Monday Reflections

Everyone finds Mondays hard. There’s something particularly tricky about the separation of body and bed on a Monday morning – especially when it’s to the cry of the alarm clock at an unreasonably early hour! Today was the first Monday of the Autumn term for me here in Hampshire, and as much as I longed to stay just a little longer in the comforting embrace of the duvet, getting out of bed was so much more important.

They say that when you love what you do, you never work a day in your life. We all know that’s absolute rubbish. Work is work is work, not matter how much you love it. Sometimes, though, the work is important enough that it doesn’t matter if it does feel like work.

Today, for example. Child A enters the classroom. Quiet, and with a face like thunder. He’s completely shut down and uncommunicative. To anyone else, he’s being rude. He’s ignoring you. He’s being difficult. He’s being defiant. Or maybe, something happened at home that he’s processing. Maybe he needs you to be a quiet, positive force in his life in this moment. Maybe, when he’s ready, he’ll tell you what’s going on inside his head. If you know him, you can facilitate that happening faster. As it happens, I do know this child. I’ve worked with him for months. I give him paper and a pencil, and I give him space. I involve him in the classroom activities, but I don’t seek full engagement from him. I make sure I look at him when I ask him a question, to see the non-verbal response I get back. I make sure he knows I understand him. And when he’s ready, he’ll tell me what happened yesterday that created the bad mood he’s in today. He’ll tell me about the frustrations he has with a peer, left over from the end of last term. And by the end of the day – by the end of the session, even – he’ll be able to leave my classroom with a smile on his face. Because I know him. Because I give him the space to be himself.

In a mainstream school, it’s never easy to be able to give children space and time. I know I’m lucky to have chosen to work in a specialist setting where I have the flexibility to respond immediately to the children in my care and the needs they present in that moment. In an ideal world, all teachers should be able to give all children the space and time they need. To make them feel safe. To make them feel heard, respected, loved and wanted.

The reality is very different, no matter how hard we try. With 30 children to a class, and a maximum ratio of 1:15 (if you’re lucky), how can we expect or even hope to know our children well enough to respond efficiently and empathetically to their needs? It might take a special sort of person to work with ‘challenging’ children in specialist settings, but I found it even harder to go into a mainstream classroom knowing I was going to find it nigh on impossible to meet the vast array of needs presented to me with insufficient support (even the best TAs in the world can’t clone themselves!) and insufficient resources. This isn’t a person issue. It isn’t even a school issue. It’s a government issue.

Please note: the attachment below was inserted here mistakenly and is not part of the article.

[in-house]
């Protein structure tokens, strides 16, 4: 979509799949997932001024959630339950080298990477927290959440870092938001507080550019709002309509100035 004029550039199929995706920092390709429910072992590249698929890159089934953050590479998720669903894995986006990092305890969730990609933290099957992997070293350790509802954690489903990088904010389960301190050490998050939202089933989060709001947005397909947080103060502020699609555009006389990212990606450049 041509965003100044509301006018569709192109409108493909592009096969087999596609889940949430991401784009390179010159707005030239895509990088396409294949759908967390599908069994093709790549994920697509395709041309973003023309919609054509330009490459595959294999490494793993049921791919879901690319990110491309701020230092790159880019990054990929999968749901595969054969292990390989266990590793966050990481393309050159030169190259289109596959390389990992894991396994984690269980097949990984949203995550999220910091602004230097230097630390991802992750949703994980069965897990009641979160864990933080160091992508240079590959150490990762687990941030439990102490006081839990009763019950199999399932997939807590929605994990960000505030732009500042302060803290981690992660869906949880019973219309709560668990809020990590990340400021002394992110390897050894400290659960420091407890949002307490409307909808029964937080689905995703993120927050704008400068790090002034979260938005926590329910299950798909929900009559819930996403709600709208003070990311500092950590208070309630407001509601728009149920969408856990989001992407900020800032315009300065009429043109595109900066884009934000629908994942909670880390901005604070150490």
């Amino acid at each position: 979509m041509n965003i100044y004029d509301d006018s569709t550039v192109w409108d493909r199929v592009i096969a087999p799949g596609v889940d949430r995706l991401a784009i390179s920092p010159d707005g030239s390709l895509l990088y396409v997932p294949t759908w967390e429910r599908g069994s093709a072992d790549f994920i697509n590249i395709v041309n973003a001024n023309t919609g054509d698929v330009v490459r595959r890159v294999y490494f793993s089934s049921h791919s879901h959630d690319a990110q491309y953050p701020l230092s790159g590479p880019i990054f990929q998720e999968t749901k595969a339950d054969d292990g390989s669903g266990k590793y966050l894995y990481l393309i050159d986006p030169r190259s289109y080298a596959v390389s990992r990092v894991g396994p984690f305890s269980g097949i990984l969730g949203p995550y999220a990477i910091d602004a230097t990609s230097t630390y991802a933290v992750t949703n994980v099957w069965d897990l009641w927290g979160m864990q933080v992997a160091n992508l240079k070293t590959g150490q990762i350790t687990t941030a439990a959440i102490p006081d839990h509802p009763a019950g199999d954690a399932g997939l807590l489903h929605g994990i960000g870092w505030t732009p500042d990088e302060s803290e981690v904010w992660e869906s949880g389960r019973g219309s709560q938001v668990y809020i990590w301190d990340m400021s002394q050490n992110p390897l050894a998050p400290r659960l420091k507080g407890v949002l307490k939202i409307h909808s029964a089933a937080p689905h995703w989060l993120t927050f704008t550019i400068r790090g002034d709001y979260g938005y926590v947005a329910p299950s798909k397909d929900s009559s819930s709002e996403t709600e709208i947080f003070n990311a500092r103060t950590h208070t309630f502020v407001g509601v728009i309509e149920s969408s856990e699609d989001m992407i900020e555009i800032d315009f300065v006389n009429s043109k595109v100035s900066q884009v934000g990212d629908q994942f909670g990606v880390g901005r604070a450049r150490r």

But that’s a thought for another day.

I hope you all had a wonderful Monday!

Why working in SEN matters

Teaching in mainstream vs SEN is like night and day. In a mainstream classroom there may be a comparatively small proportion of children for whom daily life before they even come to school is a struggle. In my SEN practice, every single day for every single student is a struggle for a range of reasons.

My Team Teach instructor put it best – humans exist in a state of fear and uncertainty as a baseline, and either things happen to make us feel safe, or we learn mechanisms and ways to make ourselves feel safe. Children with additional needs, or those who have experienced trauma, don’t have that self-reassurance toolkit or the experience of adults making things happen to make them safe, so everything for them is a risk.

We need to hold them in continuous good regard, to be willing to start over day to day, hour to hour, minute to minute.

We need to make our behaviours and spaces explicitly safe, because for children with adverse childhood experiences, the lack of perceivable risk doesn’t make a place or person safe.

As adults who have chosen to work with unpredictable young people, we need to be resilient, patient, consistent, and positive. We need to make it absolutely clear to the young people who depend on us that we will return to them no matter what happens. We need to allow benevolent dependency to develop independence in this world (because how can vulnerable young people learn without strong role models?). We need to make sure our young people know that we will keep them safe from themselves and others. That we will teach them the self-regulation strategies to keep themselves safe. That we cherish their presence in our lives. That we will continue to choose to put them first even if they hurt us. That we will love them, even when they aren’t loved at home.

Each and every day, the work of educators in SEN revolves around Maslow’s hierarchy of needs. Our kids don’t come to us with the ability to communicate what has already happened to them today, so let’s start at the bottom every morning. Feed them, clothe them, connect with them, create safety for them…then maybe we can teach them.